Banking minnow SBS Bank has launched a home loan rate which undercuts the major Australian-owned banks.
Formerly Southland Building Society, SBS still has a mutual structure where it is owned by its customers, but also has a banking license.
From today it is offering 3.39 per cent fixed for two years as well as a cash back offer. The rate is under the 3.45 per cent being offered by the ANZ, ASB, BNZ and Westpac.
But is still higher than Chinese-owned banks which have undercut the whole market and HSBC.
According to interest.co.nz Bank of China has the lowest two-year fixed rate on the market at 3.15 per cent followed by ICBC at 3.18 per cent and China Construction Bank on 3.19 per cent, while HSBC is offering 3.35 per cent.
Shaun Drylie, chief executive of SBS Bank, said the move showed the bank was serious in its aspirations to "shake up New Zealand banking".
"Now we're a fully-fledged national bank with a full suite of banking services, and a branch network across the country. We've also invested in digital technology that enables anyone to bank with us from anywhere in the country at any time of day or night," Drylie said.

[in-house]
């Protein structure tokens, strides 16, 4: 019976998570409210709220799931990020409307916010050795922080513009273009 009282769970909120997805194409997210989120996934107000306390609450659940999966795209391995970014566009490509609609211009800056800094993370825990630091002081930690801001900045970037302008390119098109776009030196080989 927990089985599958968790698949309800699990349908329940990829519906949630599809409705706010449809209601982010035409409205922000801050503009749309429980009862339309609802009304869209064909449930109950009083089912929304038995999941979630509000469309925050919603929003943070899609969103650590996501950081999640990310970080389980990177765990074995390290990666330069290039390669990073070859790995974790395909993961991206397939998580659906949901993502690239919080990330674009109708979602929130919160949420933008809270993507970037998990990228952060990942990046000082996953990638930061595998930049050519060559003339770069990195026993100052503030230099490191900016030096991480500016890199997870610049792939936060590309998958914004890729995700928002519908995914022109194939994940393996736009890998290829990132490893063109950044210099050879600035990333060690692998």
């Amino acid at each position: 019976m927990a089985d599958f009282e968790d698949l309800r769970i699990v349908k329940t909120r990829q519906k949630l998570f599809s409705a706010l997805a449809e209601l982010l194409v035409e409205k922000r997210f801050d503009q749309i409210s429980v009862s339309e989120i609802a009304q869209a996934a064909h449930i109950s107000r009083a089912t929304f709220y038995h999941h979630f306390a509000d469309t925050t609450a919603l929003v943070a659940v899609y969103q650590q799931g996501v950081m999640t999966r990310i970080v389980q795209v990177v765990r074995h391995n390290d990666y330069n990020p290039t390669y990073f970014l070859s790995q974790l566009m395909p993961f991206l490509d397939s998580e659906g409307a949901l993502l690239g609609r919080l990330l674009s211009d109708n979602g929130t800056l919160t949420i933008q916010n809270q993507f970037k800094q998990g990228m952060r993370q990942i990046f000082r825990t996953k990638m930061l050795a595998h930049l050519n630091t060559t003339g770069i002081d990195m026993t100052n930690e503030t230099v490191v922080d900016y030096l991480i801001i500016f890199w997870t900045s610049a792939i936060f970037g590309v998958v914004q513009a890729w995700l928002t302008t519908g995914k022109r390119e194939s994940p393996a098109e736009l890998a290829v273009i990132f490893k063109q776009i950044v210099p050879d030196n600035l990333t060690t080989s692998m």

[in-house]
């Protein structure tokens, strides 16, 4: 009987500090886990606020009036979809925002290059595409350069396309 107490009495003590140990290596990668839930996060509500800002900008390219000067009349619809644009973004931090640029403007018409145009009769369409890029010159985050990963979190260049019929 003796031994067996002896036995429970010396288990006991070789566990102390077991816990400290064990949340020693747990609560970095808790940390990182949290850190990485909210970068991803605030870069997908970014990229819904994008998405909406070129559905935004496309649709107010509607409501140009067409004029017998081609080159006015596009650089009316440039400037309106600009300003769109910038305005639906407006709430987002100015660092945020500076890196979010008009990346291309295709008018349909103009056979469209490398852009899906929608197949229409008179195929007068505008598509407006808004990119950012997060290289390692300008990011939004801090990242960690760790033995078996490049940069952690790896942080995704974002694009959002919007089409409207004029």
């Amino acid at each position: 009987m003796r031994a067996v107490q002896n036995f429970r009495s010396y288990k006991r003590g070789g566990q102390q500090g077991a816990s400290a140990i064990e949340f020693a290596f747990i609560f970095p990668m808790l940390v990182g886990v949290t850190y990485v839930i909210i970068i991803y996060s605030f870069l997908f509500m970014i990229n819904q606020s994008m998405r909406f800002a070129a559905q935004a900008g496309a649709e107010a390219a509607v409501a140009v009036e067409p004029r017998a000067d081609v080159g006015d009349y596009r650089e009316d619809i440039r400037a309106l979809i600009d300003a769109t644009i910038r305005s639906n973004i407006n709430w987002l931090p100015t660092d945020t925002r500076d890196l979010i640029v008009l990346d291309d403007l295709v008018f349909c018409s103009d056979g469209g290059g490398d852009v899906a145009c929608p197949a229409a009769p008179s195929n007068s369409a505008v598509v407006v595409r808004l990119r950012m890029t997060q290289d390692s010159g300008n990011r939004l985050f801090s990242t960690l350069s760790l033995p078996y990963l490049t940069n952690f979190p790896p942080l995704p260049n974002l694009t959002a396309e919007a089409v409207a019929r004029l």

"But we're done being New Zealand's best-kept banking secret – it's time to let more people know about the great things we do for our members and the communities we operate in."
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SBS was established in 1869 and has 15 branches across New Zealand. It has total assets of $4.8 billion. That compares to ANZ - New Zealand's largest bank which has $165 billion in total assets.
SBS is not the only New Zealand bank to try and take on the Australian banks this year as they seek to capitalise on the negativity towards the Australian-owned banks in the wake of Australia's Royal Commission into the finance sector.
Earlier this year offered to rate match any Australian-owned bank. That deal is no longer running.
Kiwibank has also run a number of specials undercutting the majors although it is currently higher on the two year fixed term.
Drylie said there had been dramatic changes in society in recent years and it had become clear that customers no longer wanted shareholders and profits favoured ahead of the wellbeing of customers and communities
Drylie said its profits did not go offshore and were reinvested back into the business.
SBS has also launched a new logo.